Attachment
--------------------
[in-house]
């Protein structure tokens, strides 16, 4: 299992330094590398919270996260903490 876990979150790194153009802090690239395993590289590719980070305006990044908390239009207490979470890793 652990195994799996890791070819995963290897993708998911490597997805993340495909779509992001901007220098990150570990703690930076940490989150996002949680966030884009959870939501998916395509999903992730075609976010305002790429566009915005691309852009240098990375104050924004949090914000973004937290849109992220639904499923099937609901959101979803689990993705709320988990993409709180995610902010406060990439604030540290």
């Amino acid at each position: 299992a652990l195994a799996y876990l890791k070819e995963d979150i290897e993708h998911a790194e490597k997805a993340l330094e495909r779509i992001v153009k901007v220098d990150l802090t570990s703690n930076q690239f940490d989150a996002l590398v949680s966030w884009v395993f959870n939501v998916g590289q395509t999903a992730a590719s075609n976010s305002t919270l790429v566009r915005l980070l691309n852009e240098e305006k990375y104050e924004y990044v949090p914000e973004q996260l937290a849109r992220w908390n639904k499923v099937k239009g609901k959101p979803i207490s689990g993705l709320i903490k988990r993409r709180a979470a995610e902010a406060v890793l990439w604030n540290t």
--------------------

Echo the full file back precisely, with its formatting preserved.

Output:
[in-house]
């Protein structure tokens, strides 16, 4: 299992330094590398919270996260903490 876990979150790194153009802090690239395993590289590719980070305006990044908390239009207490979470890793 652990195994799996890791070819995963290897993708998911490597997805993340495909779509992001901007220098990150570990703690930076940490989150996002949680966030884009959870939501998916395509999903992730075609976010305002790429566009915005691309852009240098990375104050924004949090914000973004937290849109992220639904499923099937609901959101979803689990993705709320988990993409709180995610902010406060990439604030540290």
């Amino acid at each position: 299992a652990l195994a799996y876990l890791k070819e995963d979150i290897e993708h998911a790194e490597k997805a993340l330094e495909r779509i992001v153009k901007v220098d990150l802090t570990s703690n930076q690239f940490d989150a996002l590398v949680s966030w884009v395993f959870n939501v998916g590289q395509t999903a992730a590719s075609n976010s305002t919270l790429v566009r915005l980070l691309n852009e240098e305006k990375y104050e924004y990044v949090p914000e973004q996260l937290a849109r992220w908390n639904k499923v099937k239009g609901k959101p979803i207490s689990g993705l709320i903490k988990r993409r709180a979470a995610e902010a406060v890793l990439w604030n540290t």